dans sans joux

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telepresence = being present in remote spaces and remoteness being here

Einen Ort in der Erinnerung festhalten _

Sich auf einen Ort besinnen _ Sich einen Ort einprägen _ Einen Ort wiedererkennen _

Orte, die Vater und Mutter betreffen _ Orte der ersten, der letzten Begegnung _

Orte der Liebe, des höchsten Glückes _Orte des Todes _

(from The Choreography of Architectural Space)


from the lab journals_ _ (dialogue between dap-lab and ADAPT partners)

As an advancement on from my last thoughts (20/04/05 'fuzzy thoughts'), I present to you the concept of the labyrinth.
I have new thoughts/ideas connected with this whole 'memory' aspect (have been studying Merleau-Ponty) and the creation of the 'telematic dress.' It is difficult to represent memory and the past accurately, our brain compensates and we remember from our position in the present/future. In terms of garments/dress, I wonder about the design and the process of its creation or indeed the state/partial state of its existence.

In the case of 'Victorian' dress, the Arizona piece, the garment is the 'time traveller' and has many stories to tell, it exists in its finished well formed, fully resolved state. Keira Hart dancing "outside" the Victorian hoopdress (in the Arizona site)


My piece (in the Nottingham site) exists in its developmental states/partial states, fragments from the past and the present (during the performance) and hints to the future. It is fluid and has the potential to react, can move and exist in different states, alters the pathways of memory, avoids predictable or predetermined solution. 'Genesis', I don't know, maybe I am not making sense right now, I need to consider this further.

My thoughts on this are just beginning to emerge, but I'm thinking that the dress should not emerge fully until the end of our telematic sessions. It will be created through ideas and movements/explorations that occur as a result of our link ups with other sites (Japan, Brazil, Arizona). The 'Telematic Dress' will be the product of our connections and linking of ideas.'

The Labyrinth (20/04/05 'Fuzzy Thoughts'):

I imagine a piece that can morph/change/adapt, (throughout the live telematics performance), a piece that maybe starts in one shape/form/place (ie. a Victorian silhouette (as with ASU's piece), tied in and restricted, structured), but can travel (through time across boundaries) to become something else at another point or place, (i.e. a more fluid eastern inspired piece (link with Saeko in Japan), where structure diminishes and fabrics unwind).

The fabrics used would be the same, but the arrangement and (in the case of the Victorian piece) the underpinning structures would change. For instance, the gathered overskirt becomes the veil, the bound in bodice, the expressive sleeve... The crinoline structure could be made of bodies, other performers who emerge from under the skirt to release the structure, change the shape. Hands/arms could wrap the body, indicating the corsetted restriction possibly.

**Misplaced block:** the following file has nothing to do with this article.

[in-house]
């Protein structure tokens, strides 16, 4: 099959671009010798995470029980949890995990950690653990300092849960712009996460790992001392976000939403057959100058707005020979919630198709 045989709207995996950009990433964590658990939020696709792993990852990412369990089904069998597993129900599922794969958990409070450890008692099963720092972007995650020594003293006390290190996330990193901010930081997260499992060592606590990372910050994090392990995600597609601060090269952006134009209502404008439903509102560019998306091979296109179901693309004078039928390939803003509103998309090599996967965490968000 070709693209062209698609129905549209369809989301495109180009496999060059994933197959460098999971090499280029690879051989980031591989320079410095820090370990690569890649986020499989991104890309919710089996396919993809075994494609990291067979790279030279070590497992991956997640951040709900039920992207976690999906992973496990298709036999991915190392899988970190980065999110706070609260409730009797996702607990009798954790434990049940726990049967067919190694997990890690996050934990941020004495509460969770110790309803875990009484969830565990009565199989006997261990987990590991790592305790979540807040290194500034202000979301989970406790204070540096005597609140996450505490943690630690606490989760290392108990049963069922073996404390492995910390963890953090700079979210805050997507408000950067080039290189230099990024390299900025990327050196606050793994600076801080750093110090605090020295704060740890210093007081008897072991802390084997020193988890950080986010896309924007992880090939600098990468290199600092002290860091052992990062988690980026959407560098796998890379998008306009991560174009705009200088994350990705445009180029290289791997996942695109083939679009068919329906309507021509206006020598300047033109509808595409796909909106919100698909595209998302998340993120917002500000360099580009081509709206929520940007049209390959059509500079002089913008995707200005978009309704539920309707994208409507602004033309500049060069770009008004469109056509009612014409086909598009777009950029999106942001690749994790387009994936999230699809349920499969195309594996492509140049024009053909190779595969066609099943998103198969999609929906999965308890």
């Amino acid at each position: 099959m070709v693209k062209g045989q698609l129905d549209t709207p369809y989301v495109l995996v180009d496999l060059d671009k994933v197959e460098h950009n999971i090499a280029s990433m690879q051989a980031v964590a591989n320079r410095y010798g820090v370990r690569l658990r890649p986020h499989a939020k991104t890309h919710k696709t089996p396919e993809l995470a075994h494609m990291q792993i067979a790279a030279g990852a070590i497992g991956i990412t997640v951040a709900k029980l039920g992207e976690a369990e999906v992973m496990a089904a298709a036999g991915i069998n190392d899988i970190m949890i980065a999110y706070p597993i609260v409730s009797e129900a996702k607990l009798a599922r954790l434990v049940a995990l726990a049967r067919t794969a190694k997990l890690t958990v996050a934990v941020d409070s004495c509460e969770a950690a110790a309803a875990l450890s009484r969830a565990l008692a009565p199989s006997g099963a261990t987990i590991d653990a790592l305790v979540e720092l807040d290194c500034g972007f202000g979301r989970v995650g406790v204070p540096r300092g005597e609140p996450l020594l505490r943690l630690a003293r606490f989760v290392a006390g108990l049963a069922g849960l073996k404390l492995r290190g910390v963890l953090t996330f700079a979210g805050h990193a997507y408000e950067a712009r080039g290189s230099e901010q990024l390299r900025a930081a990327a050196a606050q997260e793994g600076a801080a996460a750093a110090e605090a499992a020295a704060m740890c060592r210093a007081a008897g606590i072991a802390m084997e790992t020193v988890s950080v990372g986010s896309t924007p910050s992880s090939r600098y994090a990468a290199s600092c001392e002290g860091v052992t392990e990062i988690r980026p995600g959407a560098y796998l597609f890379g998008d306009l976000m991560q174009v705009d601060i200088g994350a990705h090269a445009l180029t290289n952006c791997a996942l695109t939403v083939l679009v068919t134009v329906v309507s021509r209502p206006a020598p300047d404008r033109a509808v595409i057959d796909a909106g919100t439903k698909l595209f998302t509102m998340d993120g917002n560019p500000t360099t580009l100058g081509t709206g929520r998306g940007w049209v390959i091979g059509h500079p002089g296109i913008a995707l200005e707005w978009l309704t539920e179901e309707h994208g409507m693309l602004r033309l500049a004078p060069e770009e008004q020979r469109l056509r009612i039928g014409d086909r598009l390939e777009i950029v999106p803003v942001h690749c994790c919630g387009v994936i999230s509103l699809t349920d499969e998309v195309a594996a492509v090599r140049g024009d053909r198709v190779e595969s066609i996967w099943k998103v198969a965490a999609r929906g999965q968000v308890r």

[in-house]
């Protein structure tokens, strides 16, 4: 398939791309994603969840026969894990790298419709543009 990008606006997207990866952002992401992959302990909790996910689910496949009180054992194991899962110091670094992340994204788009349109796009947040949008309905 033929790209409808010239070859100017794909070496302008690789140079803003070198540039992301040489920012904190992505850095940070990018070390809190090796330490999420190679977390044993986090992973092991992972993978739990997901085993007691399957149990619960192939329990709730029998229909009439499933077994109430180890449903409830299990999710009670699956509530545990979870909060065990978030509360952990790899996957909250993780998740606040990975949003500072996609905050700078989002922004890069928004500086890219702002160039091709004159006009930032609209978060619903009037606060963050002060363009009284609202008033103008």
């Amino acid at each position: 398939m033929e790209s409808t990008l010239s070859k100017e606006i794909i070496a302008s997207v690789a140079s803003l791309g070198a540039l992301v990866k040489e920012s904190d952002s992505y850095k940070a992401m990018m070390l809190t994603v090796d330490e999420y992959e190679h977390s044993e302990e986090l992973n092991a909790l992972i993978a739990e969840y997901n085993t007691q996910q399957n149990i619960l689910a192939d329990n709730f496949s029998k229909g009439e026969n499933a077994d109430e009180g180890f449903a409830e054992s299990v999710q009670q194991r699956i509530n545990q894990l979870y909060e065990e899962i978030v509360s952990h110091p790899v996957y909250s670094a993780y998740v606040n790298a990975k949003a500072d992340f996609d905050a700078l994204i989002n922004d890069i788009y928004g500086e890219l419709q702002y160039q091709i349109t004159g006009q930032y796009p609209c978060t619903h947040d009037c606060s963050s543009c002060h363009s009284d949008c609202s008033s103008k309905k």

The multiform body
(after tests with Djuanita Soonpodra): Our project is pure concept at this stage, and I will need to spend time exploring the practical feasibility of this idea, how to get from one shape to another through dance/performance and interaction with the fabric/pieces. I liked Johannes' comments on 'self organising systems' within nature/artificial life (22/04/05') and I think that there are many parallels to be explored here.

The notion of auto-poetic sounds interesting, perhaps you can talk to me further on this. Perhaps the 'Labyrinth' suggestion is too 'predictable' although, I would not be dealing with it in a necessarily predictable sense. It needs to be explored.

We shall have some prototype pieces ready for our telematics date in May (Michele Danjoux), and plan for a more complex tri-partite collaboration (Nottingham, Tempe/Arizona, Sydney) during the 2005 "Digital Cultures" Festival.




photo: top: Katura Isobe, blurred virtual dance (c) 2007

second row: Keira Hart (Arizona) dancing in virtual space outside the hoop dress; Helenna Ren dancing in Nottingham studio together with 'Victorian Dress" projection (c) 2005

bottom row: Helenna Ren performing in "tedr" for Digital Cultures Festival. Design concept and art direction Michèle Danjoux (c) 2005

Reference: Wolfgang Meisenheimer, The Choreography of Architectural Space: The Disappearance of Space in Time, Paju Book City: Dongnyok Publishers, 2007.


(c) Michèle Danjoux